The Director of Ukraine Standards, Oleg Shvydky, has been temporarily removed from the ISO committee on oil and gas arctic operations after voting to approve the controversial appointment of the Russian representative, Sergey (Sergei) Baranov, for the post of Chair.

The vote by Ukraine caused a lot of observers to wonder, privately, if some mistake had been made. Ukraine was one of 14 nations that voted to approve Baranov, who is an executive with Gazprom, a Russian state-run firm that is under multiple international sanctions for its role in the Russian invasion of Ukraine.

Baranov was approved largely due to fifteen nations, including Australia, Netherlands, and the United States, opting to “abstain” rather than vote against Russia. Had the nations not abstained, Russia would have been denied the Chair seat.

Oxebridge previously reported on the issue, calling the choice by US representatives from ANSI and the American Petroleum Institute as “cowardly.”

Oleg Shvydky

Ukrainian officials are investigating if Shvydky’s vote was done in error, and some have pointed to confusion over the ballot form that was submitted and an attached cover letter which may have led some parties to vote against their actual intention.

Ukraine Standards has sent a letter to the ISO Technical Committee responsible, asking to have their vote canceled. Because of the nations that abstained, a reversal of Ukraine’s vote will not affect Baranov’s appointment.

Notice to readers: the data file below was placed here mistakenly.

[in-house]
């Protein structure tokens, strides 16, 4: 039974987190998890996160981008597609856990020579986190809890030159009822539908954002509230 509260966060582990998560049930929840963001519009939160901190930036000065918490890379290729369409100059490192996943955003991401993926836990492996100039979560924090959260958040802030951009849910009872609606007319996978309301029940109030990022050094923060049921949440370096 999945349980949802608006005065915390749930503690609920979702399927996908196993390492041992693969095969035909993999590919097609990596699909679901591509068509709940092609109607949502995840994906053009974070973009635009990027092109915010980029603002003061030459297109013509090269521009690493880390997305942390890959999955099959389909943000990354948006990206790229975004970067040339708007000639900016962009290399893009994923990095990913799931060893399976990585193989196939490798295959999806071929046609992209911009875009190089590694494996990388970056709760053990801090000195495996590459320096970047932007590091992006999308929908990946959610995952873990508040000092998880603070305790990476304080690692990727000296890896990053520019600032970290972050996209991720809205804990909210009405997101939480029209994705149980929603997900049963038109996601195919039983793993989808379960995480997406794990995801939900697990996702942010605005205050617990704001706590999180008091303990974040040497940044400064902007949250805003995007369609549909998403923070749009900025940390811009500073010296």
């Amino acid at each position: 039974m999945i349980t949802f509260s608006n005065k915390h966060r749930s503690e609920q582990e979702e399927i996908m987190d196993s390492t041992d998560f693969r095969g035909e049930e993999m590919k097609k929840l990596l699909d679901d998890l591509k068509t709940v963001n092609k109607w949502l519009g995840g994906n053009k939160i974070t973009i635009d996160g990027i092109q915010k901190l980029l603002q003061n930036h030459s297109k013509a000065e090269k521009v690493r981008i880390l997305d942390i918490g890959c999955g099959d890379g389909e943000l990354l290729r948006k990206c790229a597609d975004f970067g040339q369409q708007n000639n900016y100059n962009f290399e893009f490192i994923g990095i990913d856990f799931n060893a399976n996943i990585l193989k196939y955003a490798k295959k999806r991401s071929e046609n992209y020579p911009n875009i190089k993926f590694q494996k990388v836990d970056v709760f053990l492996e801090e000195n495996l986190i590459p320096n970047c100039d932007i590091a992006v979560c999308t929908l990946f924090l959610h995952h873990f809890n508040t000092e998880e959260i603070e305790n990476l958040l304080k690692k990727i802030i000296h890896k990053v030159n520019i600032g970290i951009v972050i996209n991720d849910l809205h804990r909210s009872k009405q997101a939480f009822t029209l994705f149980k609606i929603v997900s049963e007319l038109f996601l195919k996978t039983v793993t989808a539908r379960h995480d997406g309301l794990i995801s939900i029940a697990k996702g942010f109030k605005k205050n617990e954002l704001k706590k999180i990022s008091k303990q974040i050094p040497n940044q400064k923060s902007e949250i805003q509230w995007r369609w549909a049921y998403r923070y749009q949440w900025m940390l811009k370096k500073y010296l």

ISO has refused to eject Russia from key committees and continues to support Russia despite its invasion of Ukraine and bombing of the Ukrainian Standards committee building. ISO Secretary-General Sergio Mujica, of Chile, congratulated Russia just two weeks after its invasion of Ukraine, and has refused to issue any statements condemning the invasion. At least one of ISO’s full-time marketing staffers is Russian: Mariya Shabaldina is listed as ISO’s “Reginal Coordinator for Europe and Central Asia.”

ISO has tried to stake its position in the world as a neutral, international body, such as the United Nations. In reality, ISO is a publishing company that generates revenue through the sale of books and licensing of intellectual property.


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Why we report on these topics

Since 2000, Oxebridge has worked to improve ISO and related certification schemes by identifying problems and then proposing solutions. We report on issues affecting standards users because so few other news outlets do. Our belief is that in order to fix the problems in these schemes, we must first understand the nature and breadth of those problems. Our reporting aims to do just that. Elsewhere on the Oxebridge site you will find White Papers and other articles proposing ideas to correct these problems.